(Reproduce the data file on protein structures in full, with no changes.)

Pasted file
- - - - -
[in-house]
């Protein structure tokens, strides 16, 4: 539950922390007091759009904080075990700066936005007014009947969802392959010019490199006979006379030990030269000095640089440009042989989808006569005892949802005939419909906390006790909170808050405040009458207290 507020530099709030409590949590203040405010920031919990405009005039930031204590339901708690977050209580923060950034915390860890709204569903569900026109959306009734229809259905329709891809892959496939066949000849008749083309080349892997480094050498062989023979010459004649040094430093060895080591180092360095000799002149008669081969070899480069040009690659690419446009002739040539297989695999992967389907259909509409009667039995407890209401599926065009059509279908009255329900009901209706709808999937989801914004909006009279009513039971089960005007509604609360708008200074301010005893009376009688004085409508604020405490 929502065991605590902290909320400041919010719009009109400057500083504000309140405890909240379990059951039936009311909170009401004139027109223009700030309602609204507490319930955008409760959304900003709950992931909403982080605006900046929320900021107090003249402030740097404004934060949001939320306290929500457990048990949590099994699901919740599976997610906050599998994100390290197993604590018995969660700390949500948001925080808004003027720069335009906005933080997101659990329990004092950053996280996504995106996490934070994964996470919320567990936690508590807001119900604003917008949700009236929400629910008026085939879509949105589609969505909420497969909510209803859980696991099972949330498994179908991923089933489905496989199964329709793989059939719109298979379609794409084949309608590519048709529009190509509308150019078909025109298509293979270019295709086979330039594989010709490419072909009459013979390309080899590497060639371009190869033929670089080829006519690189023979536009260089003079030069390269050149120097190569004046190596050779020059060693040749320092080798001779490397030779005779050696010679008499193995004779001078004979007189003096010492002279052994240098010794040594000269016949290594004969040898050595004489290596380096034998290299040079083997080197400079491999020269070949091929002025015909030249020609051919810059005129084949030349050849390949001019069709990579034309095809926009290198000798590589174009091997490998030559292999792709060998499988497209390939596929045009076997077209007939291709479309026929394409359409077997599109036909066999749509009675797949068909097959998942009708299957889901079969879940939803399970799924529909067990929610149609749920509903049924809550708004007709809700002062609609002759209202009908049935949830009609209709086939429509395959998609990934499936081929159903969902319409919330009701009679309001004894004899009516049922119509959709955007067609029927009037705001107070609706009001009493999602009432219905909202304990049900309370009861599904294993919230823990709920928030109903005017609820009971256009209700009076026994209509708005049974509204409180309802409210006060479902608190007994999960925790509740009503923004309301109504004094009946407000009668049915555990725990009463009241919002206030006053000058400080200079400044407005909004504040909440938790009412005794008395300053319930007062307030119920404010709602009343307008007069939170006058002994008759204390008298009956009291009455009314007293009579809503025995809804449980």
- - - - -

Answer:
[in-house]
């Protein structure tokens, strides 16, 4: 539950922390007091759009904080075990700066936005007014009947969802392959010019490199006979006379030990030269000095640089440009042989989808006569005892949802005939419909906390006790909170808050405040009458207290 507020530099709030409590949590203040405010920031919990405009005039930031204590339901708690977050209580923060950034915390860890709204569903569900026109959306009734229809259905329709891809892959496939066949000849008749083309080349892997480094050498062989023979010459004649040094430093060895080591180092360095000799002149008669081969070899480069040009690659690419446009002739040539297989695999992967389907259909509409009667039995407890209401599926065009059509279908009255329900009901209706709808999937989801914004909006009279009513039971089960005007509604609360708008200074301010005893009376009688004085409508604020405490 929502065991605590902290909320400041919010719009009109400057500083504000309140405890909240379990059951039936009311909170009401004139027109223009700030309602609204507490319930955008409760959304900003709950992931909403982080605006900046929320900021107090003249402030740097404004934060949001939320306290929500457990048990949590099994699901919740599976997610906050599998994100390290197993604590018995969660700390949500948001925080808004003027720069335009906005933080997101659990329990004092950053996280996504995106996490934070994964996470919320567990936690508590807001119900604003917008949700009236929400629910008026085939879509949105589609969505909420497969909510209803859980696991099972949330498994179908991923089933489905496989199964329709793989059939719109298979379609794409084949309608590519048709529009190509509308150019078909025109298509293979270019295709086979330039594989010709490419072909009459013979390309080899590497060639371009190869033929670089080829006519690189023979536009260089003079030069390269050149120097190569004046190596050779020059060693040749320092080798001779490397030779005779050696010679008499193995004779001078004979007189003096010492002279052994240098010794040594000269016949290594004969040898050595004489290596380096034998290299040079083997080197400079491999020269070949091929002025015909030249020609051919810059005129084949030349050849390949001019069709990579034309095809926009290198000798590589174009091997490998030559292999792709060998499988497209390939596929045009076997077209007939291709479309026929394409359409077997599109036909066999749509009675797949068909097959998942009708299957889901079969879940939803399970799924529909067990929610149609749920509903049924809550708004007709809700002062609609002759209202009908049935949830009609209709086939429509395959998609990934499936081929159903969902319409919330009701009679309001004894004899009516049922119509959709955007067609029927009037705001107070609706009001009493999602009432219905909202304990049900309370009861599904294993919230823990709920928030109903005017609820009971256009209700009076026994209509708005049974509204409180309802409210006060479902608190007994999960925790509740009503923004309301109504004094009946407000009668049915555990725990009463009241919002206030006053000058400080200079400044407005909004504040909440938790009412005794008395300053319930007062307030119920404010709602009343307008007069939170006058002994008759204390008298009956009291009455009314007293009579809503025995809804449980």